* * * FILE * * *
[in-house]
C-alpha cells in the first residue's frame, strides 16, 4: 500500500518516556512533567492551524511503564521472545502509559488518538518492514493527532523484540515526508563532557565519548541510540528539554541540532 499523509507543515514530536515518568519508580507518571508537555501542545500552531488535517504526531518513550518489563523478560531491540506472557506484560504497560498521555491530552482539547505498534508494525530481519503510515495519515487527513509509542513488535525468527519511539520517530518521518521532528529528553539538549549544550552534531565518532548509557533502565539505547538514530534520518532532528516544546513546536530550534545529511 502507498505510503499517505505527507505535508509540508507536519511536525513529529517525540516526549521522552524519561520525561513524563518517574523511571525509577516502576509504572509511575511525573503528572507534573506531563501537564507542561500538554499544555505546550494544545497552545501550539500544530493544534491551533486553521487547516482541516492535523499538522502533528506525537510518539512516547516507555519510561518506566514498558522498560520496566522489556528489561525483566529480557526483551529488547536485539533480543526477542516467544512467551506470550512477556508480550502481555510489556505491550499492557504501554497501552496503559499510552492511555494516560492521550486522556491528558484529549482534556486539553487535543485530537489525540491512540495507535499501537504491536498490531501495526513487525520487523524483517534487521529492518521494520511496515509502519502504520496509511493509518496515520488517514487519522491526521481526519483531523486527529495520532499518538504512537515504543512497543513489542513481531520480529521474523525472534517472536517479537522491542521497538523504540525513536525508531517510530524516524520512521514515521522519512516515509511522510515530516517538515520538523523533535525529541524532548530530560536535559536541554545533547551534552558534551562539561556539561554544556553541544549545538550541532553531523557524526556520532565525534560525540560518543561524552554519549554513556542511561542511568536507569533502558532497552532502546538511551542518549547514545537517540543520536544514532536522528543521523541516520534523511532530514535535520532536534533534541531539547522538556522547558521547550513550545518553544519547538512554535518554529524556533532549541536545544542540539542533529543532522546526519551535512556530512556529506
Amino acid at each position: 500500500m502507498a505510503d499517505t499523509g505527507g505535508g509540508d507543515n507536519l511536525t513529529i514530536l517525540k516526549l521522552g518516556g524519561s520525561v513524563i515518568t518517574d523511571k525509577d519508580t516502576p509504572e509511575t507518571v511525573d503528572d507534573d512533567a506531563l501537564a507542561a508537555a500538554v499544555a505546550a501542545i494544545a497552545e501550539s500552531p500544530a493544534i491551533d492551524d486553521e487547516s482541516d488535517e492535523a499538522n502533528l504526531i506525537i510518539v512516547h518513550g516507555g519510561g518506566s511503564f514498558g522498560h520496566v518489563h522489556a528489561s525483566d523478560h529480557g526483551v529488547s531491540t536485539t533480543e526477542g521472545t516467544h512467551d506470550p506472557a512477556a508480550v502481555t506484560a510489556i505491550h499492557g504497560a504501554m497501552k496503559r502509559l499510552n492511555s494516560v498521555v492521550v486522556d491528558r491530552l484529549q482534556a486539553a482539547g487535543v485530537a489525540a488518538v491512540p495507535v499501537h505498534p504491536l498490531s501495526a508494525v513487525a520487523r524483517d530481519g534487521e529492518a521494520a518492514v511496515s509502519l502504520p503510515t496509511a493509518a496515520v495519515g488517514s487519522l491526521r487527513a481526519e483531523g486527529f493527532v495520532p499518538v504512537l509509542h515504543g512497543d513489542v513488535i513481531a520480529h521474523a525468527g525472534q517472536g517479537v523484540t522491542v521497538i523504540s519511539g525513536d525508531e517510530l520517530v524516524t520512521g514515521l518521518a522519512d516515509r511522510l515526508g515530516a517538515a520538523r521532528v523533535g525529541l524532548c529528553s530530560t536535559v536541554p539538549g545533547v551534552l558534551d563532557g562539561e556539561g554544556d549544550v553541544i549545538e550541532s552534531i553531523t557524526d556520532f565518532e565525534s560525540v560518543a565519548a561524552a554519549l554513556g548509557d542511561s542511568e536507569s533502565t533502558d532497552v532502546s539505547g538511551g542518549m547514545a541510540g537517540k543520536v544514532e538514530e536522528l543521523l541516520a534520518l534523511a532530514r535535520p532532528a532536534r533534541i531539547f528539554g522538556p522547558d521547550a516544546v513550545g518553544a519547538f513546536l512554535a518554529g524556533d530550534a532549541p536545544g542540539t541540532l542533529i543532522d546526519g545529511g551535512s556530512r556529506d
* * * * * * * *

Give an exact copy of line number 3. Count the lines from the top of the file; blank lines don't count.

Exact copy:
Amino acid at each position: 500500500m502507498a505510503d499517505t499523509g505527507g505535508g509540508d507543515n507536519l511536525t513529529i514530536l517525540k516526549l521522552g518516556g524519561s520525561v513524563i515518568t518517574d523511571k525509577d519508580t516502576p509504572e509511575t507518571v511525573d503528572d507534573d512533567a506531563l501537564a507542561a508537555a500538554v499544555a505546550a501542545i494544545a497552545e501550539s500552531p500544530a493544534i491551533d492551524d486553521e487547516s482541516d488535517e492535523a499538522n502533528l504526531i506525537i510518539v512516547h518513550g516507555g519510561g518506566s511503564f514498558g522498560h520496566v518489563h522489556a528489561s525483566d523478560h529480557g526483551v529488547s531491540t536485539t533480543e526477542g521472545t516467544h512467551d506470550p506472557a512477556a508480550v502481555t506484560a510489556i505491550h499492557g504497560a504501554m497501552k496503559r502509559l499510552n492511555s494516560v498521555v492521550v486522556d491528558r491530552l484529549q482534556a486539553a482539547g487535543v485530537a489525540a488518538v491512540p495507535v499501537h505498534p504491536l498490531s501495526a508494525v513487525a520487523r524483517d530481519g534487521e529492518a521494520a518492514v511496515s509502519l502504520p503510515t496509511a493509518a496515520v495519515g488517514s487519522l491526521r487527513a481526519e483531523g486527529f493527532v495520532p499518538v504512537l509509542h515504543g512497543d513489542v513488535i513481531a520480529h521474523a525468527g525472534q517472536g517479537v523484540t522491542v521497538i523504540s519511539g525513536d525508531e517510530l520517530v524516524t520512521g514515521l518521518a522519512d516515509r511522510l515526508g515530516a517538515a520538523r521532528v523533535g525529541l524532548c529528553s530530560t536535559v536541554p539538549g545533547v551534552l558534551d563532557g562539561e556539561g554544556d549544550v553541544i549545538e550541532s552534531i553531523t557524526d556520532f565518532e565525534s560525540v560518543a565519548a561524552a554519549l554513556g548509557d542511561s542511568e536507569s533502565t533502558d532497552v532502546s539505547g538511551g542518549m547514545a541510540g537517540k543520536v544514532e538514530e536522528l543521523l541516520a534520518l534523511a532530514r535535520p532532528a532536534r533534541i531539547f528539554g522538556p522547558d521547550a516544546v513550545g518553544a519547538f513546536l512554535a518554529g524556533d530550534a532549541p536545544g542540539t541540532l542533529i543532522d546526519g545529511g551535512s556530512r556529506d